What Are Takis?

You’ve heard of them. You’ve maybe even tasted them. But what are takis?

Takis are flavored corn chips made of rolled tortillas, designed to imitate taquitos. If this doesn’t seem that exciting, just check out what the Takis website has to say about them: “Do you have what it takes to handle the intensity of Takis® rolled tortilla chips? Are you able to stand a crunchy bite of our full-on flavor? Because these are no ordinary corn chips. Oh, no. Takis Chips are only for the strong. The brave. The daring. So open a bag today and Face the Intensity.”

Honestly, it sounds a little intimidating, no? But nonetheless, let us continue our journey into the heart of Takis. Beware, this is not for the faint of heart, evidently. 

When did Takis come out? 

As noted on their website, Takis are rolled tortilla chips with a unique spicy taste that were invented in Mexico in 1999 and first rolled out (get it?) in the United States in 2004, where they quickly became extremely popular. 

There are a wide variety of Taki flavors available, including Blue Heat, Crunchy Fajitis, Guacamole, and Nitro. The spiciest kind is also the most popular, Fuego, which comes in a distinctive purple bag. The most mild flavor, meanwhile, is Smokin’ Lime. 

Who makes Takis?

A company called Barcel, which is owned by Grupo Bimbo. Grupo Bimbo is also the parent company for some other classic grocery store brands, including Sara Lee and Mrs. Baird’s. It is also responsible for some of the best hot dog buns and some of the best whole wheat bread.  

What are Takis made of? 

According to the ingredients list, a bag of Takis includes (takes deep breath) “corn masa flour (processed with lime), soybean and/or palm and/or canola oil, iodized salt, sugar, natural and artificial flavor, citric acid, soy protein, yeast, monosodium glutamate, maltodextrin, sodium diacetate, partially hydrogenated soybean oil, artificial colors (Red No. 40 Lake, Yellow No. 6 Lake,) onion powder, hot chili pepper (chile), sodium bicarbonate, sodium guanylate, sodium inosinate, silicon dioxide (anticaking), antioxidant (BHT, TBHQ, propylene glycol, BHA).” Nutritionally speaking, a one-ounce serving—around 12 pieces of Takis—contains 150 calories. There are eight grams of fat including 2.5 grams of saturated fat, 420 milligrams of sodium, 17 grams of carbohydrates and 2 grams of protein. So, what does this tell us? Are Takis vegan? Yes! No animal products to be found anywhere. Are Takis gluten free? Nope. Even though the main ingredient is corn, the packaging warns that Takis are made in a facility that may also use wheat. So, best to avoid these if you’re on a truly gluten free diet. Are Takis a health food? Well, no, not exactly.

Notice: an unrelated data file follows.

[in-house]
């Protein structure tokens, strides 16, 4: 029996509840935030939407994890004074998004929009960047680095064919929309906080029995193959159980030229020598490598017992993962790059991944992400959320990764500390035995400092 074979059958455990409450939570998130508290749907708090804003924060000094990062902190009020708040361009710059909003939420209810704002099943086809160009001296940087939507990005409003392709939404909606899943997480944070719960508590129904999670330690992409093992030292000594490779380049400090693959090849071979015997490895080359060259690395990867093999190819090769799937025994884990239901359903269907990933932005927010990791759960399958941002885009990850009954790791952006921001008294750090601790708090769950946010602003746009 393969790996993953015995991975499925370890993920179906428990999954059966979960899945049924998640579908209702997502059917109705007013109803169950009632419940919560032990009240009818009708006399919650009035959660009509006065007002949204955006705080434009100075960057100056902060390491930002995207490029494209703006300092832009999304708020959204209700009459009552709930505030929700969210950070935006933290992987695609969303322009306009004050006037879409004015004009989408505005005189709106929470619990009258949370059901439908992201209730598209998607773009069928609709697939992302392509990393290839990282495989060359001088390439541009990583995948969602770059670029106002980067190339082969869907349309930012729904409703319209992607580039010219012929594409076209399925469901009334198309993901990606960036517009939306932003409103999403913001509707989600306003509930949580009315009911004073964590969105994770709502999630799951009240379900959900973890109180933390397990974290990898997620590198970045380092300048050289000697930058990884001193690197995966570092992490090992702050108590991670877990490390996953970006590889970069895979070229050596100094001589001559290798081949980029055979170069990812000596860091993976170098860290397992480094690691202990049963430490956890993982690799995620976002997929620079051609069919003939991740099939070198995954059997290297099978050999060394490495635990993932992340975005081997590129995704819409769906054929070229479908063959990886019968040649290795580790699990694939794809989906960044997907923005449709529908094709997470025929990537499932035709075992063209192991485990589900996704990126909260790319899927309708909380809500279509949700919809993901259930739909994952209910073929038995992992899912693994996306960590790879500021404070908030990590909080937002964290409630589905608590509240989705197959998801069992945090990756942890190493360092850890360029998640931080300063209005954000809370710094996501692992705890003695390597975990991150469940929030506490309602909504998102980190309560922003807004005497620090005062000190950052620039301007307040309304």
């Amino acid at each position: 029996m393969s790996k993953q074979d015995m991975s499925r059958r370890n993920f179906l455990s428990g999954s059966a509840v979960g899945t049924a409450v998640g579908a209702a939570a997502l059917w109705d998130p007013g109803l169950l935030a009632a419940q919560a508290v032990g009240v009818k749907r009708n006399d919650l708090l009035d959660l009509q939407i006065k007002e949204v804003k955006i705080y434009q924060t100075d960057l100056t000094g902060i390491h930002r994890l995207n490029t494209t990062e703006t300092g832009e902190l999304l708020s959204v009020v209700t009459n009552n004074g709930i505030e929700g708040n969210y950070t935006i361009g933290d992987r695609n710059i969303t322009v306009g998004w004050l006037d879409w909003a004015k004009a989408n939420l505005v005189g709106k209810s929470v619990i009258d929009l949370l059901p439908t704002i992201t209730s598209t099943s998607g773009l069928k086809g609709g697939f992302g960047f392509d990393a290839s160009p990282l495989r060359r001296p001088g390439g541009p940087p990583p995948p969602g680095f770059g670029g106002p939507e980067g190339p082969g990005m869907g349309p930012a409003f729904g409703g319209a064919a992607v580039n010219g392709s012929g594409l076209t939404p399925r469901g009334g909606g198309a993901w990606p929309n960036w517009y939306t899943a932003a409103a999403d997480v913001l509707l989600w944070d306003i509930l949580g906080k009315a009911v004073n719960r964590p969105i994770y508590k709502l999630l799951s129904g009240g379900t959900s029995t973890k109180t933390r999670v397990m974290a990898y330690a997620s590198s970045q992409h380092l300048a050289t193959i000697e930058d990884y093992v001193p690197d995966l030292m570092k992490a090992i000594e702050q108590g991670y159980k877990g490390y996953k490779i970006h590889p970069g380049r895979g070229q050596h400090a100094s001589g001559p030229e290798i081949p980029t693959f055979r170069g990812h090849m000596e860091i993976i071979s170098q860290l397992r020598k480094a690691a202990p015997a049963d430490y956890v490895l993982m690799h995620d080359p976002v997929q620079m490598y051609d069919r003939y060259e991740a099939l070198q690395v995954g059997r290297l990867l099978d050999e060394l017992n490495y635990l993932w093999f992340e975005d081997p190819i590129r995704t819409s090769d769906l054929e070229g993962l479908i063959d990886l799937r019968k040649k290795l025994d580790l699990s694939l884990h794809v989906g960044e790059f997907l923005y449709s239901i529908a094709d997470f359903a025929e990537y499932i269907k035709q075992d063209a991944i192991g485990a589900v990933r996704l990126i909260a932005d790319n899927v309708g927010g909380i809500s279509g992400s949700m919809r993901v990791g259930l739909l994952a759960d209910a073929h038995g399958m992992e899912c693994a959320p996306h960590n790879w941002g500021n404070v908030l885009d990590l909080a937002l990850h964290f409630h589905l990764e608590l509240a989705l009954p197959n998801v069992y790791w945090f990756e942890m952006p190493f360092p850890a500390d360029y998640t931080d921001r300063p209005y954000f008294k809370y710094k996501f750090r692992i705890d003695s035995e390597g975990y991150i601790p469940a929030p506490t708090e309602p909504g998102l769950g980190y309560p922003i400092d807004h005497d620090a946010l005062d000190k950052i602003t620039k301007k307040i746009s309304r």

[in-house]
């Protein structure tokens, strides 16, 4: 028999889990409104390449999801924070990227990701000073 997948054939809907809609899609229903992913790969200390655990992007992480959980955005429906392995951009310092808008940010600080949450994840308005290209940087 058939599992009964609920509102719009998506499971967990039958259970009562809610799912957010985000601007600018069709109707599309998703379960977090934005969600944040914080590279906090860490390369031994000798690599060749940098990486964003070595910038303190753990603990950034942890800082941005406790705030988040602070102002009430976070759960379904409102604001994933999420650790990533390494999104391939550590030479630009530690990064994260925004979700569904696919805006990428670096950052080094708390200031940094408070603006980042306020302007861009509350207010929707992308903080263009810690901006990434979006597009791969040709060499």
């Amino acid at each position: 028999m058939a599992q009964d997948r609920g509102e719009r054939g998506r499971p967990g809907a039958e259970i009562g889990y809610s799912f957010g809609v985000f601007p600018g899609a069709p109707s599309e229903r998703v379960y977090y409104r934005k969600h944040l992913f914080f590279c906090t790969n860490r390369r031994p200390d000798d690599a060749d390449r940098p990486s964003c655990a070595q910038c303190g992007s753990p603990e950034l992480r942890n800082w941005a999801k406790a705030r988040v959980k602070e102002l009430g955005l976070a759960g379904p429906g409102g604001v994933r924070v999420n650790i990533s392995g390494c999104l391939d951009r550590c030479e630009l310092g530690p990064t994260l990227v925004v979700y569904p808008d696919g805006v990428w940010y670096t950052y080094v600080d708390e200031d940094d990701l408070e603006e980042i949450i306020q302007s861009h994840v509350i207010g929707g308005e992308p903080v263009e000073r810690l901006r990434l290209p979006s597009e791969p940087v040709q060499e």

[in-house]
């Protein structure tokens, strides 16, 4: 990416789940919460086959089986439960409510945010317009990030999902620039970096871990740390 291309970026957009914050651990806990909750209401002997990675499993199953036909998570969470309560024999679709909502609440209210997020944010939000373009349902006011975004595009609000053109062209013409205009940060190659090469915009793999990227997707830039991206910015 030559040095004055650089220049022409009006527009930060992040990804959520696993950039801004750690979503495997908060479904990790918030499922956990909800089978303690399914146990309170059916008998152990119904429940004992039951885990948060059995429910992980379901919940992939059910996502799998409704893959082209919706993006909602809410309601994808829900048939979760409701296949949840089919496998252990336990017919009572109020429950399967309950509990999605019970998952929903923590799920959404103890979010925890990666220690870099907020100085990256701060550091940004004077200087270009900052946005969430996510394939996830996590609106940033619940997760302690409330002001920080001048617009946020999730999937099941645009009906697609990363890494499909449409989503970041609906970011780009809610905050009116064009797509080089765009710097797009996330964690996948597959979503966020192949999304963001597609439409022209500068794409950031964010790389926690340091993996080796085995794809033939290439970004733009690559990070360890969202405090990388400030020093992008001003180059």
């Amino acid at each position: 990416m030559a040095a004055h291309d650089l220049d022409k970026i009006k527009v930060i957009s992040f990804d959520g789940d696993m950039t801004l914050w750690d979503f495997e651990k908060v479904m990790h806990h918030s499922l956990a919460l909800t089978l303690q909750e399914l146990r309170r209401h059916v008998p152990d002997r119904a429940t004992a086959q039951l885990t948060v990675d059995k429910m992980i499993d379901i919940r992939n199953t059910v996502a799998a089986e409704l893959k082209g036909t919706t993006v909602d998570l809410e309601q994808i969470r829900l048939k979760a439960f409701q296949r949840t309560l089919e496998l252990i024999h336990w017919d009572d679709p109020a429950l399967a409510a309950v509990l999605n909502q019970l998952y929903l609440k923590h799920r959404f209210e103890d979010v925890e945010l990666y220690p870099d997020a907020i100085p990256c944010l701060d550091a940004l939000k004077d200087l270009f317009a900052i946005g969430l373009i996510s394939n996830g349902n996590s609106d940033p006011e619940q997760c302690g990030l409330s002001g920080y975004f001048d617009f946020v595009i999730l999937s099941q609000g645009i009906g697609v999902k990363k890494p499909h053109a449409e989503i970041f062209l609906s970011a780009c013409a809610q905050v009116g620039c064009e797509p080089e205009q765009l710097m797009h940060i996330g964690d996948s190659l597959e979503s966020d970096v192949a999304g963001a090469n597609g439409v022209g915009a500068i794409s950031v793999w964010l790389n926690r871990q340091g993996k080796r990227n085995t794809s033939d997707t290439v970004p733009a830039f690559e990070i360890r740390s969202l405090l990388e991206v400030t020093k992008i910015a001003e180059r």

The Takis label also puts out a number of other snacks with similar flavor profiles, including Takis Pop!, a spicy popcorn, Takis Stix, a stick-shaped corn snack, and their potato chip varieties, Chippz and Kettlez.

How do you eat Takis?

Takis are obviously great to enjoy right from the bag, but if you have a hankering to cook with them, there are a wide variety of recipes online utilizing this unique chip. You can grind them up and use them as a coating for chicken fingers or mozzarella sticks, mix them into deviled eggs, or literally spice up a burrito or grilled cheese by sticking a few in there. 

In closing, I should mention that there have been rumors that Takis, along with other super spicy snacks such as Flamin’ Hot Cheetos, have led to health concerns, such as ulcers and stomach cancer, for those who overindulge. This is totally false, so feel free to enjoy, but keep in mind that too much spice can lead to some digestive issues, so use some discretion before having Takis for breakfast, lunch, and dinner. They are so tasty that this might be a challenge, but it’s a good practice nonetheless. 

best takis flavors

Best Takis Flavors

Okay, but what are the best Takis flavors? We tasted them all and are prepared to answer that very question. Click to get the. full ranking.

About the Author

Matt Crowley

Matt Crowley is a comedy writer living in Los Angeles. He likes maple-flavored snacks, loves every kind of cheese, and is slowly learning to accept mushrooms.

Thoughts? Questions? Complete disagreement? Leave a comment!

Your thoughts.

Your email address will not be published. Required fields are marked *